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Global outpouring continues for Pakistan. After the devastating floods that have now
been estimated to have displaced over 20 million people, with 1,600 people who have lost their
lives, further assessment reveals that the massive flooding has destroyed millions of
acres of crops. With about 600,000 tons of wheat, 2 million bales of cotton and 500,000
tons of sugar all gone, food prices are skyrocketing.
(In English) Abdullah Hussain Haroon, Pakistan’s Ambassador
to the UN: I think a lot of us haven’t understood the scale of this disaster. It is horrendous.
It is going to put us back so many years that we’re not even starting on the infrastructure.
But cholera is breaking out, that is going to be very dangerous. Drinking water and the
sachet’s for purifying it are going to become very important over the next few days.
To help alleviate the people’s plight, the European Union has donated €10 million in
addition to €30 million given about two weeks ago. Germany announced an additional
amount of US$13 million to go toward providing water and sanitation measures, while His Majesty
King Mohammed VI of Morocco sent 12 tons of humanitarian aid by plane. Pakistan’s neighbor
Afghanistan sent 4.5 tons of medicine, a team of 23 doctors and nine helicopters to provide
aid in the hard-hit Khyber Pakhtunkhwa Province. Assistance is also being provided by the Malaysian
Medical Relief Society (MERCY), who is sending urgent personnel and 1,000 hygiene kits. Meanwhile,
His Highness the Emir Sheikh Sabah Al-Ahmad Al-Jaber Al-Sabah of Kuwait has donated US$5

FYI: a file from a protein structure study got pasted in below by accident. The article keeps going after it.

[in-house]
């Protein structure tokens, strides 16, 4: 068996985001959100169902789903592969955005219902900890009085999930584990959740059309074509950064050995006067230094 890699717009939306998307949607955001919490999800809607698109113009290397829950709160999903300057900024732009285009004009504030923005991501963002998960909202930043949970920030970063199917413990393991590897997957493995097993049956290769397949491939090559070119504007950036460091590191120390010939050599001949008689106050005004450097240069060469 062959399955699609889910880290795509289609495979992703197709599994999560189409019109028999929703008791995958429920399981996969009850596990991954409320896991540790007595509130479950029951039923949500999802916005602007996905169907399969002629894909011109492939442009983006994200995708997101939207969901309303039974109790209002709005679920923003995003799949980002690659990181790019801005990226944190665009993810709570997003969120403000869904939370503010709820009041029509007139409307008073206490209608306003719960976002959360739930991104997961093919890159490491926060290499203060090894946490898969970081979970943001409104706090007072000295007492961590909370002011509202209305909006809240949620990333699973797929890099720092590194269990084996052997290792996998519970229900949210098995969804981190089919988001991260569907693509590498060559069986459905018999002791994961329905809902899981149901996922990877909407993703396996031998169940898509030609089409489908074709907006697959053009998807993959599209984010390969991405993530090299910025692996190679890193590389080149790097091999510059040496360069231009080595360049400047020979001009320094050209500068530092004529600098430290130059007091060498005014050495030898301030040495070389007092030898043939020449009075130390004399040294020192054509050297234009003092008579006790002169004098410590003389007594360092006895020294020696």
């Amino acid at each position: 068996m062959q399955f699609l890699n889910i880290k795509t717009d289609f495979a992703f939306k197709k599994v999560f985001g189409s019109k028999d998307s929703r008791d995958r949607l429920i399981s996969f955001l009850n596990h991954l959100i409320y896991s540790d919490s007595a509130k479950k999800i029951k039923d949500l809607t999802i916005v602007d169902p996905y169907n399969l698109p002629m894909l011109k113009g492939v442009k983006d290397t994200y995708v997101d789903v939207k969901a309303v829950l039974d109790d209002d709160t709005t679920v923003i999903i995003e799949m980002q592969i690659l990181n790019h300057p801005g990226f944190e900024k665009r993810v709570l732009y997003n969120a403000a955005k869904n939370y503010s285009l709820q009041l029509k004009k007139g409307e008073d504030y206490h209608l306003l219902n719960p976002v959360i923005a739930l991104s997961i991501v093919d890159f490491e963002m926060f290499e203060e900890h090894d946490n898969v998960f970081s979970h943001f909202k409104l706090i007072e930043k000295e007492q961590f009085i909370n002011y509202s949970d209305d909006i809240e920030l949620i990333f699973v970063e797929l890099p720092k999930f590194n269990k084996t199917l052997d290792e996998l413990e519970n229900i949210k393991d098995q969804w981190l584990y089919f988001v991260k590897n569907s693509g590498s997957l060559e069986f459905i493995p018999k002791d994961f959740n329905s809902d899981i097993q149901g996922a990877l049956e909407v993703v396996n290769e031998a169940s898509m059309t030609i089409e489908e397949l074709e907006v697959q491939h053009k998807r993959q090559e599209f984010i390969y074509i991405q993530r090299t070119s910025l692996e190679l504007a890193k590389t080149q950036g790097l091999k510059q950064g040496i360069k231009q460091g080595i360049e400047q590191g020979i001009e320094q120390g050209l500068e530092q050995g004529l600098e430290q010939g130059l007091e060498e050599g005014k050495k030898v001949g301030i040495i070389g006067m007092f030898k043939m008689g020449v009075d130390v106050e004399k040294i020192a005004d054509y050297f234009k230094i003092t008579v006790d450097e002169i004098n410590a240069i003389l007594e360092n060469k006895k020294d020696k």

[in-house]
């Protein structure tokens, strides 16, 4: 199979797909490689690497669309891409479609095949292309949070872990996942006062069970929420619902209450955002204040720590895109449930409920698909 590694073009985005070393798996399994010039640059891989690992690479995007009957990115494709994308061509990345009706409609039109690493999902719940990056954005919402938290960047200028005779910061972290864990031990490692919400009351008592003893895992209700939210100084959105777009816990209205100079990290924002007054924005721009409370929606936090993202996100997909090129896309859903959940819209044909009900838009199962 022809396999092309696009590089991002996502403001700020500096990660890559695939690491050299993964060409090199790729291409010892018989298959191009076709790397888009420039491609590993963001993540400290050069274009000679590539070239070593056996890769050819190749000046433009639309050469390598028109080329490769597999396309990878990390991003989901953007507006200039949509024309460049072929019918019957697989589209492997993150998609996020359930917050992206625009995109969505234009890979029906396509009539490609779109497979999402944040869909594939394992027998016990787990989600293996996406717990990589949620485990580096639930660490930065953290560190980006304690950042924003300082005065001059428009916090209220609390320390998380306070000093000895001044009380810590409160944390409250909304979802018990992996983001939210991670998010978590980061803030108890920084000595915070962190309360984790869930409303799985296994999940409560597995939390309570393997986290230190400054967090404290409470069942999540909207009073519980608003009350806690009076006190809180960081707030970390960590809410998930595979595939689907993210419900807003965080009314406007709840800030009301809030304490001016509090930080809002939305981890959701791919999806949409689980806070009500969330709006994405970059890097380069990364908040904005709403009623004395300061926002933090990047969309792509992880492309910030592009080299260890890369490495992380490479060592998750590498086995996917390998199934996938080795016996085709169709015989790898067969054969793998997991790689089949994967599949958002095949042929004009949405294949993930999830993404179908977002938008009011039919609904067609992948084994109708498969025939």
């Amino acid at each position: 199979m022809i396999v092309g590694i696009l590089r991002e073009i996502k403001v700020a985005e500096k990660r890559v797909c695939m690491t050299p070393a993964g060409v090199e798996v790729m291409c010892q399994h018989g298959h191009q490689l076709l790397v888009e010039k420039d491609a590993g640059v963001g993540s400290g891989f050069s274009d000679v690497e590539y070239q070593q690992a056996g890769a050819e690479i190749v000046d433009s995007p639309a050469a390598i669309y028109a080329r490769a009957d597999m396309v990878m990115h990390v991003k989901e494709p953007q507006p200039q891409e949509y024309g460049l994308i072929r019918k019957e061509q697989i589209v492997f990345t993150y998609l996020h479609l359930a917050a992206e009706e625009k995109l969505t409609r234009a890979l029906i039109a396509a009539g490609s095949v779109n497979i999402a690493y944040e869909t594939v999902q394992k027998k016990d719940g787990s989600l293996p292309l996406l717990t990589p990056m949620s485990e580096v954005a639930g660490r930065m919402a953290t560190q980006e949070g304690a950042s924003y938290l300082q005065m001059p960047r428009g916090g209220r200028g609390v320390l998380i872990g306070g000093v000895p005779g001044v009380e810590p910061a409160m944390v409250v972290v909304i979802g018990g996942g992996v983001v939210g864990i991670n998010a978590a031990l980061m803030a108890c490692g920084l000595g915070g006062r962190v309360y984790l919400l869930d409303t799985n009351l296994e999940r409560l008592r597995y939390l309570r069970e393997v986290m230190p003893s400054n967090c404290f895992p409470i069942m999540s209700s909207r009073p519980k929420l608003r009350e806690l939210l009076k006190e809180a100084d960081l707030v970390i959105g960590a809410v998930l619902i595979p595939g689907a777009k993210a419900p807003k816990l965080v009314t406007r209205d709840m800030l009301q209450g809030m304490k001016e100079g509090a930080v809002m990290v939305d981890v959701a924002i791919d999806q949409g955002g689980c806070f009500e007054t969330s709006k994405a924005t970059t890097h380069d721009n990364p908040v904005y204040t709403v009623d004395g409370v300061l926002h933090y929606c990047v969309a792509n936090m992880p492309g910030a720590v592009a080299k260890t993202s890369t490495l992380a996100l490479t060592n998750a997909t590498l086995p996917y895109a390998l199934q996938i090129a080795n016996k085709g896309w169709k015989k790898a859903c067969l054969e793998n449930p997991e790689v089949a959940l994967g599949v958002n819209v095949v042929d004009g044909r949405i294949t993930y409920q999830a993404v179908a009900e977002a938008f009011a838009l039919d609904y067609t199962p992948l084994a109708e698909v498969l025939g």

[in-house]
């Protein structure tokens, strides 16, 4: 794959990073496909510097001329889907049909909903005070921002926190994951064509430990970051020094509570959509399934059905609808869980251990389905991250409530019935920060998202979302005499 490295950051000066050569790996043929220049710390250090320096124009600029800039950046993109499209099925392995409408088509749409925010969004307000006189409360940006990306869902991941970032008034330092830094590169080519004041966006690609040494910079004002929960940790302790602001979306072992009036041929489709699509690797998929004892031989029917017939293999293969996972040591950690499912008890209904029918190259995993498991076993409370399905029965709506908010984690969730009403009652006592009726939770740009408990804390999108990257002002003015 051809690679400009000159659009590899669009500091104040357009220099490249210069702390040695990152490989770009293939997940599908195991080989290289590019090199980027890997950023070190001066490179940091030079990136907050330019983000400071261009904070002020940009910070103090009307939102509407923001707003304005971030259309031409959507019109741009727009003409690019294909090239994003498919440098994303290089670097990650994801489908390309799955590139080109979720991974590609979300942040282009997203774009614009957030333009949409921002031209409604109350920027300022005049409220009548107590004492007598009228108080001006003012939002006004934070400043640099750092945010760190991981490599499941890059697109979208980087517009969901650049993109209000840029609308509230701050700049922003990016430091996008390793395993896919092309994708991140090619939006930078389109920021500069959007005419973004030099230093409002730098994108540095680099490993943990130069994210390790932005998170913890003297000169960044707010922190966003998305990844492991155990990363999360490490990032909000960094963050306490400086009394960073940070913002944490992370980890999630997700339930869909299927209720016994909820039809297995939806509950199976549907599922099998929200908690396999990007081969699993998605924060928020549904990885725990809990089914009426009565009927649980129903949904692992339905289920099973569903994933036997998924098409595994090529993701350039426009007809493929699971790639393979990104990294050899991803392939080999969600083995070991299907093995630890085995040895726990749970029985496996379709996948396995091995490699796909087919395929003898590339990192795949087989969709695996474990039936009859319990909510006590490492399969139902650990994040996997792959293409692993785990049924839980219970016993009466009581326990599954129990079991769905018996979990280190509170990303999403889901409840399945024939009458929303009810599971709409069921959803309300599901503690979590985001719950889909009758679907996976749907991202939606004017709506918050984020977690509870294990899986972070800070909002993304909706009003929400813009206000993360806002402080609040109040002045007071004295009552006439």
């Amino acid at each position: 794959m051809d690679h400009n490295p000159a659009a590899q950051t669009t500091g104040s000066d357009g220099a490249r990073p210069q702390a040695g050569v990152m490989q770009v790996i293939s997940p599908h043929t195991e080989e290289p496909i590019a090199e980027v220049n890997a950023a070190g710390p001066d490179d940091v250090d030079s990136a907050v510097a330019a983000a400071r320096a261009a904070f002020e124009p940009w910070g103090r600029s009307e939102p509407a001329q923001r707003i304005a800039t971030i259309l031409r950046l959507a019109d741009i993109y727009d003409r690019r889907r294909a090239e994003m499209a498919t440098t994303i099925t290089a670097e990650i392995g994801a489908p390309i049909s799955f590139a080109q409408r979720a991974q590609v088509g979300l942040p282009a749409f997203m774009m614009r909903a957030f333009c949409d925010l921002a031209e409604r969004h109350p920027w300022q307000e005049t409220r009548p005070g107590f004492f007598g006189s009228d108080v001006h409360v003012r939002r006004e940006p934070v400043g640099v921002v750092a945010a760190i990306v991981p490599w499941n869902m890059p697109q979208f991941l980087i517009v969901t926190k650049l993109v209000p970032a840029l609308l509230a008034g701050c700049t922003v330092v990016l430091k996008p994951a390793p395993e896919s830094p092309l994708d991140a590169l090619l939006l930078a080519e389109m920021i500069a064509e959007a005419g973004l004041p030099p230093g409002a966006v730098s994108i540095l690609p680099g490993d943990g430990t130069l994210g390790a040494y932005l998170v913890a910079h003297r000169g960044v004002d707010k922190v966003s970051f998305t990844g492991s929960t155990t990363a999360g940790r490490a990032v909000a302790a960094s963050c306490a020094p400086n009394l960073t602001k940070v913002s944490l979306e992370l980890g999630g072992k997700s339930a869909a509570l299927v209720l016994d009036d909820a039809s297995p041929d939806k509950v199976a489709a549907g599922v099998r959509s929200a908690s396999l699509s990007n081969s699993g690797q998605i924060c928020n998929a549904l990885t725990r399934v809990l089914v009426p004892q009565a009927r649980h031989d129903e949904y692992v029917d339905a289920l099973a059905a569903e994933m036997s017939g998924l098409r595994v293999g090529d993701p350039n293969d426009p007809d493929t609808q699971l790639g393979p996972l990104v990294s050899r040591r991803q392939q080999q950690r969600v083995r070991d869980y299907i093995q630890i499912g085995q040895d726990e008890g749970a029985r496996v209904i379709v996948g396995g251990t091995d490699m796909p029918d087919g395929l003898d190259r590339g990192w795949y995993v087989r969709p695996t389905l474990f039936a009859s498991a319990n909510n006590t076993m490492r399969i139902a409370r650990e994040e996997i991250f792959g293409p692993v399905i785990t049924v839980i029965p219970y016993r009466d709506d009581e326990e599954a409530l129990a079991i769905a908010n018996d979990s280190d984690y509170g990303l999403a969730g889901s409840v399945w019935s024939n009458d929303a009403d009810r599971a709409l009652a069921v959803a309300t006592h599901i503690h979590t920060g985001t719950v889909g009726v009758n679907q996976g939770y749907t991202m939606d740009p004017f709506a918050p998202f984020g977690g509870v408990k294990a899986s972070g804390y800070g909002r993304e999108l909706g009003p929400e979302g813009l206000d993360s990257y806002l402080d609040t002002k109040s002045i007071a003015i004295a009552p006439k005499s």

million for the afflicted and the Kuwait Red Crescent Society (KRCS) arrived with thousands
of tons of relief supplies such as tents, plastic sheets and other relief goods.
(In English) Peter Crowley, UNICEF Representative for Afghanistan:
What we’re doing here is, we’re loading supplies to be taken from Kabul to support
the UNICEF response to the flood emergency in Pakistan. Specifically what we are loading
this afternoon are packets of oral re-hydration solution, which are intended to help protect
children against the danger of diarrhea which commonly spreads after such flooding
Saudi Arabia continues with a second phase of urgent relief aid that is being airlifted
into Lahore and Multan, and the United States has sent 19 helicopters and about 1,000 troops
to aid victims as well as donating US$76 million in relief aid to date. The Iranian government
has dispatched 140 tons of food, shelter and medical supplies so far via the Iranian Red
Crescent Society, while non-governmental organizations such as Canada’s Presbyterian World Service
and Development collaborated with Canadian Foodgrains Bank to give over 25,000 people
food packages enough for 2 months in the province of Balochistan. Another relief organization
is the US-based Direct Relief International, which is donating US$5 million in medical
aid. Financial institutions are also pitching in, such as the Islamic Development Bank which
has approved of a grant donation of US$11 million for Pakistan’s flood relief.
(In English) Sir John H olmes, UN Emergency Relief Coordinator:
It is clear we still have a very long way to go to reach all those affected, but the
effort is increasing every day as UN and non UN organizations scale up their presence and
their capacities and increase their ability to support the government.
We are deeply touched by the outpouring of love and assistance from around the world.
Heaven bless all the kindhearted donors as we pray for the comfort and soon recovery
of the Pakistani people as we seek to minimize such tragedies through our kinder regard for